With the rise of new healthcare and informatics devices, wearable electronics have seeped into the consumer space and have been quickly adopted by the medical, health, and fitness industries. Industry reports indicate that the market for wearable technology will reach $70 billion by 2025 — $20 billion was spent in wearable tech in 2015 and this is expected to jump to $70 billion by 2025 as the healthcare sector develops more programs and technologies that incorporate wearable tech.
From wristbands with heart rate monitors to calorie trackers and advanced pedometers, many consumers are jumping on the wearable tech bandwagon to keep track of their daily habits and play a more active role in their health. Human resources departments at many major companies and firms have started using wearable tech in the workplace, encouraging employees to take care of their health and wellness so they can be happier, more productive employees. But what types of implications will this have on employees of the future and HR departments at a whole?
Fitbit, one of the leaders in the wearable tech space, announced last year that it will be extending the reach of its corporate wellness programs by making sure its technologies are compliant with HIPAA laws to protect patient privacy. This move allowed the company to give 335,000 Target employees personal fitness trackers and the company already works with more than 50 Fortune 500 companies, according to a report from Fortune Magazine. This means the data Fitbit collects would only be used by certain entities. By extending the reach of their programs, more companies using Fitbit wearable technology would possibly be able to monitor their employees’ health and wellness and possibly have access to employee data.
Companies that have already adopted wearable tech into their company culture are keeping things fairly simple, encouraging employees to pay attention to their health and giving out tracking devices in an effort to support their mission of supporting a healthy workplace. For many companies, like Target, the initiative complements the company’s efforts to promote health and wellness in the workplace.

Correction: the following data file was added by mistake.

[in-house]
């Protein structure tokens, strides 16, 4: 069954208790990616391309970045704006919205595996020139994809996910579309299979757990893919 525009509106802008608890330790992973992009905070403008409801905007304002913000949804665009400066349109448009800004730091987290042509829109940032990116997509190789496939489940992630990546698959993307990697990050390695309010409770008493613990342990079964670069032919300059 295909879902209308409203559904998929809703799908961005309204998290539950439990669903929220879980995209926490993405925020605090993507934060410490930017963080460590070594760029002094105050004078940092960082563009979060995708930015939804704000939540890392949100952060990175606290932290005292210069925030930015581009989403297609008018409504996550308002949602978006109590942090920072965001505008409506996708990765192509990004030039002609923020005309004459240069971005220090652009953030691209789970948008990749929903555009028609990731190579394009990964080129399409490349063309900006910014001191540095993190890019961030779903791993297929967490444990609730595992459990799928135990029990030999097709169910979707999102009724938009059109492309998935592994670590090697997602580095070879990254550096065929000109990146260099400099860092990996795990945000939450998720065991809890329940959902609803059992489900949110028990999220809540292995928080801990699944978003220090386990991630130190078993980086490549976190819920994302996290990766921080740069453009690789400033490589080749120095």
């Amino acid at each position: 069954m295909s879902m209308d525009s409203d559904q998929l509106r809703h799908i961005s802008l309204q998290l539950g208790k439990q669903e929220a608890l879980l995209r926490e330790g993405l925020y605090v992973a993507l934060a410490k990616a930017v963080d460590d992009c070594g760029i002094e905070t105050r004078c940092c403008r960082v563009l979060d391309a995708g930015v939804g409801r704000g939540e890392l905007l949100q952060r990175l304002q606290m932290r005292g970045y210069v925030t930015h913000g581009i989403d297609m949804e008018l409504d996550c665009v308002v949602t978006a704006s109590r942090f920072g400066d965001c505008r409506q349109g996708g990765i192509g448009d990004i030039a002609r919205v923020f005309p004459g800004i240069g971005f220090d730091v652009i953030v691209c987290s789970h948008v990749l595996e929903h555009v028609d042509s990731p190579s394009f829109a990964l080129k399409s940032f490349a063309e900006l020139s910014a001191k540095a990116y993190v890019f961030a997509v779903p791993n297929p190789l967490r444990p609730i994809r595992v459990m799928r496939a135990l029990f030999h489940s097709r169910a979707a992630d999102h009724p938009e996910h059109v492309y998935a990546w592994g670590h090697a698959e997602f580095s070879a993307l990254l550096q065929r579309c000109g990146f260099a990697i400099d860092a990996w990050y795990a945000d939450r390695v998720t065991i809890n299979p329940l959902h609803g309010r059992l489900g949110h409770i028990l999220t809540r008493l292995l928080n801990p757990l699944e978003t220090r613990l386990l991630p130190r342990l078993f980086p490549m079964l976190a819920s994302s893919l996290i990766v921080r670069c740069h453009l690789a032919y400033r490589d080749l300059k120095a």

Of course, this type of access does raise some privacy concerns and questions about whether HR should have this type of information on record — and what they intend to do with it. If companies required all employees to comply and certain employees felt it was too invasive, would these employees have the option to opt out? How much power and authority does the company have when accessing the data they collect? Would they use this information to evaluate an employee’s health status?
These are important questions to consider when exploring the idea of having HR implement any type of wellness program that involves giving employees fitness or health trackers. Some companies have already disclosed that implementing such programs is linked to being able to negotiate lower rates on group insurance policies, according to Bloomberg.
Wearable technologies are here to stay and as more consumers become comfortable with the idea of tracking their daily activities and lifestyle choices, the opportunities for data collection are limitless. However, when HR requires employees to use this technology and share data, there may be some privacy concerns. As long as employees have the option to participate without any repercussions, many companies may be able to adopt wearable tech for the workplace as part of company health and wellness initiatives.